Alternative, input-efficient cropping options could increase carbon-capture not just in the soil but also locked up in biorenewable materials. This potential for crop diversification helps both farmers and associated industries make progress toward Net Zero. Achieving profitable, sustainable outcomes, whilst minimising the negative and maximising positive impacts that farming has on the environment, requires a concerted effort.

From the outset, this needs to involve the many other industries that form part of food, fibre, and biomass value-chains.

The Centre for High Carbon Capture Cropping (CHCx3) is a four-year, £5.9 million project, led by NIAB, with partners spanning agriculture, industry, and academia. The project, which started in April 2023, aims to:

  • help UK growers capture more carbon and build farm resilience through diversifying their cropping
  • enable insetting/offsetting of emissions and offer new revenue sources in the carbon market
  • support enhanced value chains for industries such as textiles and construction using biorenewables.

CHCx3 was awarded funding by Defra under the Farming Futures R&D Fund: Climate Smart Farming, part of Defra’s Farming Innovation Programme delivered in partnership with Innovate UK. The research (Figure 1) considers the role of four cropping options and their associated tillage systems: rotational cover crops; annual fibre crops (industrial hemp and flax); perennial food, forage, and feed (in particular, enhanced biodiverse leys and perennial cereal); and perennial biomass crops (miscanthus, willow and poplar).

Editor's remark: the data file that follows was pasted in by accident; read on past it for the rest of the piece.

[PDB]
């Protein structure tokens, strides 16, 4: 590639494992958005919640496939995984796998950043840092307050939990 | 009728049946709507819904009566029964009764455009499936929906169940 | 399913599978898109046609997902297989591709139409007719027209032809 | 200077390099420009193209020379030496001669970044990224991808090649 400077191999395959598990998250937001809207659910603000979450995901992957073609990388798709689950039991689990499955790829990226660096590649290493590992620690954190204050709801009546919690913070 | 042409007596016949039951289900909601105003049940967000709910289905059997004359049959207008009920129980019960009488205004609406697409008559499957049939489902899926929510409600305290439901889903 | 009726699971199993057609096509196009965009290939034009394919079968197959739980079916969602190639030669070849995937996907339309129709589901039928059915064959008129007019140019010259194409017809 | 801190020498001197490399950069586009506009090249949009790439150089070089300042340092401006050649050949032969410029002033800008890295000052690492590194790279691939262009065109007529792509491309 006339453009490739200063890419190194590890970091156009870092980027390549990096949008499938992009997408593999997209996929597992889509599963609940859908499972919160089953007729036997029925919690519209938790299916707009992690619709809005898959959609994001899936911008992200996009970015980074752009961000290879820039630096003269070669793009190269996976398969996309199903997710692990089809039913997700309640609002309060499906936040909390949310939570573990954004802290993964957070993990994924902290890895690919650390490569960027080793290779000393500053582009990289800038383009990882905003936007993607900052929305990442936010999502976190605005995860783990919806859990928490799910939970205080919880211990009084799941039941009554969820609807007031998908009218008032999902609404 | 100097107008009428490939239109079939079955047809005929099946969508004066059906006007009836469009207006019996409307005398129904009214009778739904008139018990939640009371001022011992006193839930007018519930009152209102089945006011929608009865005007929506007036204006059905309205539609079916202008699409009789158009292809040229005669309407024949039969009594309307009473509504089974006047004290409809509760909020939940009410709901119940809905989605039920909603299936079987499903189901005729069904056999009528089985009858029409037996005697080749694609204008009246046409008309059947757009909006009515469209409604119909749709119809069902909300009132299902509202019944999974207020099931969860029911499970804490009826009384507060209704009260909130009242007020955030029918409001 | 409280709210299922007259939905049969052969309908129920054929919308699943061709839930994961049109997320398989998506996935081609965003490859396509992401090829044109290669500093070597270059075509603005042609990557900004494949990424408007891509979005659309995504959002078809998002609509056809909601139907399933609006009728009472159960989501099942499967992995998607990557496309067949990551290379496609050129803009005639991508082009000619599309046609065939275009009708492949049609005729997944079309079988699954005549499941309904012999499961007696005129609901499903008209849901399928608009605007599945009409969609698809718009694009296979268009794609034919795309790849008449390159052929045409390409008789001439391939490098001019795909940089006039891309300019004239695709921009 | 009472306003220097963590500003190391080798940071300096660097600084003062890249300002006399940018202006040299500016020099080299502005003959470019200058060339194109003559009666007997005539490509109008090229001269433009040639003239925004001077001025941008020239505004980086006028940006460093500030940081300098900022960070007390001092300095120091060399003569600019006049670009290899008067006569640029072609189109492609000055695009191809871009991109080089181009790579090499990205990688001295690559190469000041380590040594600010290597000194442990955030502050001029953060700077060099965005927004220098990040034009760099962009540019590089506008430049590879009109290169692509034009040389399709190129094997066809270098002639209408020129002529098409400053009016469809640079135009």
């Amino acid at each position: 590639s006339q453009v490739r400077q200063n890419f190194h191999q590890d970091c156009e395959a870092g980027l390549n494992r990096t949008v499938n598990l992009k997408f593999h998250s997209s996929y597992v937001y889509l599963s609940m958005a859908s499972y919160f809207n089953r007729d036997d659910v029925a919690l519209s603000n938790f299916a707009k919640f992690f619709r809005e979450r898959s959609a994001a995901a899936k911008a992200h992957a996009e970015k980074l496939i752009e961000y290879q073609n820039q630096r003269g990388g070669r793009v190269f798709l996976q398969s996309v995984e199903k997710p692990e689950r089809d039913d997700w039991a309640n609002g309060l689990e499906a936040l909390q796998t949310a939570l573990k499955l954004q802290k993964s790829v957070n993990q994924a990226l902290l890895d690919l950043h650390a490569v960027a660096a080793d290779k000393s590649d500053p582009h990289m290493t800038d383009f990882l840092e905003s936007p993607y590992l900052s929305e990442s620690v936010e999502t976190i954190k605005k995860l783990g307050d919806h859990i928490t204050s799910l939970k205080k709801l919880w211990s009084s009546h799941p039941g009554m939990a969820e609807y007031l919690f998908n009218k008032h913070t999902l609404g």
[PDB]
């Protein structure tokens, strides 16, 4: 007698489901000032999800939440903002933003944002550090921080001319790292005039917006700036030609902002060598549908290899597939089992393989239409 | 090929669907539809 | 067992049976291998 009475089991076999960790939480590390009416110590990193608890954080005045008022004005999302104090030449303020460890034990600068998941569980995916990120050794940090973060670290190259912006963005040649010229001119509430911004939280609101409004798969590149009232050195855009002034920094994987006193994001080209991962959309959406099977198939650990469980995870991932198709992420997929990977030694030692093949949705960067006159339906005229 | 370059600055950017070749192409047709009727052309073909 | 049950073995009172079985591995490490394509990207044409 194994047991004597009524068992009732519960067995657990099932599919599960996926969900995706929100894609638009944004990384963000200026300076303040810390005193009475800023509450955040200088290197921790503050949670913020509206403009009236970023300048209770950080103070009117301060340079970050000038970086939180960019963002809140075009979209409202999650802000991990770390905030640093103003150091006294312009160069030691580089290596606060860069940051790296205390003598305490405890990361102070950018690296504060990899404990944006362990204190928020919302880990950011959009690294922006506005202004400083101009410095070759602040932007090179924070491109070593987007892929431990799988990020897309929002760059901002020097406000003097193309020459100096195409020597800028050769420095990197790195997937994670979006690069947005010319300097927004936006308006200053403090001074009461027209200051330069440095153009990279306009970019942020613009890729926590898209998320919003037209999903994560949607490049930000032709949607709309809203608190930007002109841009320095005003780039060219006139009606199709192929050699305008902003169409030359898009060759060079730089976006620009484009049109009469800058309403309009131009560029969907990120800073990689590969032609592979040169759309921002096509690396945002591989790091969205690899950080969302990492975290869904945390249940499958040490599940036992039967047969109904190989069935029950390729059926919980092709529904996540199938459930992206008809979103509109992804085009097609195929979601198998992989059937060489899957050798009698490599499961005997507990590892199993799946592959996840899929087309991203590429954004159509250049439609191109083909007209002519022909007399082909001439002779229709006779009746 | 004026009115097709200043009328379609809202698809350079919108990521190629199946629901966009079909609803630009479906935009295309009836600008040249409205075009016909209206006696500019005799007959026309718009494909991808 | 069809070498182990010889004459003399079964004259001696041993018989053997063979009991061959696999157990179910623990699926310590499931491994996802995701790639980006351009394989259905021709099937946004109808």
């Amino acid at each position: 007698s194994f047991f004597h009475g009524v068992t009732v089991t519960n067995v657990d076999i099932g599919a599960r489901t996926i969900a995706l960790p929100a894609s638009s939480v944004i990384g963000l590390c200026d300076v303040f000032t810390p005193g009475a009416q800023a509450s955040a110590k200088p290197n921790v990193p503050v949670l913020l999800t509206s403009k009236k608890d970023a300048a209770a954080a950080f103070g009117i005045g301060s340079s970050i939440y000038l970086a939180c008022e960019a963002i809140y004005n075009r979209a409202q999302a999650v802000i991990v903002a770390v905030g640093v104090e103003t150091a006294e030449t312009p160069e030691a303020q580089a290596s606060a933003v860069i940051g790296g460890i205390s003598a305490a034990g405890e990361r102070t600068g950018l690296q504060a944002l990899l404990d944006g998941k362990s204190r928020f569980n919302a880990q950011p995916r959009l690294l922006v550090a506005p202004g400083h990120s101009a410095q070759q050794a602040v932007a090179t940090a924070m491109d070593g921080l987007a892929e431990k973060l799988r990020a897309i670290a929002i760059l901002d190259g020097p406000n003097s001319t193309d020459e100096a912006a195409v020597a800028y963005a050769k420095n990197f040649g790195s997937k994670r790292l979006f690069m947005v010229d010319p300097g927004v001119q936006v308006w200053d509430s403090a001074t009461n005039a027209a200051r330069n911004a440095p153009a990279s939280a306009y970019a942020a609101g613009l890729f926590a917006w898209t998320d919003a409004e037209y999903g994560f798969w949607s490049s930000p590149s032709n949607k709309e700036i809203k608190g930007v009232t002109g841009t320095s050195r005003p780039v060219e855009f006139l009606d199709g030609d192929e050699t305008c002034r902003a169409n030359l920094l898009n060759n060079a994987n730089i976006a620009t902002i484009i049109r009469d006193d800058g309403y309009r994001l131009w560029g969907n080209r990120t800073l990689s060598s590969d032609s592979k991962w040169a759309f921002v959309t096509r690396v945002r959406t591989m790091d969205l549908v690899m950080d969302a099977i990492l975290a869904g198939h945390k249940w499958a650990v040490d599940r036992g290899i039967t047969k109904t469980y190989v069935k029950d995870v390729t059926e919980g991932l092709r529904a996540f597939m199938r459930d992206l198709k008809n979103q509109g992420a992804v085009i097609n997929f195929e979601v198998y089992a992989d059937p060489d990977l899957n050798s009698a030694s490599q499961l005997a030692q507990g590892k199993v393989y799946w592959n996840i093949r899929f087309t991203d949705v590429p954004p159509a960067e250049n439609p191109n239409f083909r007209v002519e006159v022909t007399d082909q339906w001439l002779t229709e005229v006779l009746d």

In addition to evaluating their potential to enhance atmospheric carbon capture, and its sequestration in the soil and/or crop-based products, field trials will examine the effects of growing system on economic returns and environmental outcomes.

Harvesting miscanthus

The project is active in:

  • building value chains for optimised production and use of renewable biomaterials for fibre, textiles, construction, or manufacturing, and better understanding their life cycles
  • quantifying carbon removals, consistent with emerging standards for measurement, monitoring, reporting, and verification
  • developing a platform for tracking soil carbon, to facilitate insetting or offsetting of emissions, enable new revenue opportunities for farms, and support corporate sustainability goals
  • evaluating new varieties and traits for UK farmers.

We are developing a molecular breeding platform for industrial hemp and assessing the development needs of other crops within these categories. To aid translation of the research into practice, CHCx3 has established a UK Knowledge Hub that will provide resources to support farmers, agronomists and landowners in the successful uptake and utilisation of crops with high carbon-capture potential, including practical outputs such as crop guides, web tools and apps.

We are also growing a community of growers, agronomists, crop scientists, plant breeders, crop processors, product manufacturers, environment organisations, and policymakers, all with an interest in high carbon capture cropping. There have been opportunities to engage with the research and project partners, and to participate in free events, and these will continue.

This article originally appeared in the Winter 2024 edition of NIAB’s Landmark magazine. Landmark features in-depth technical articles on all aspects of NIAB crop research, comment and advice. You can sign up for free and get Landmark delivered to your door or inbox:

Sign up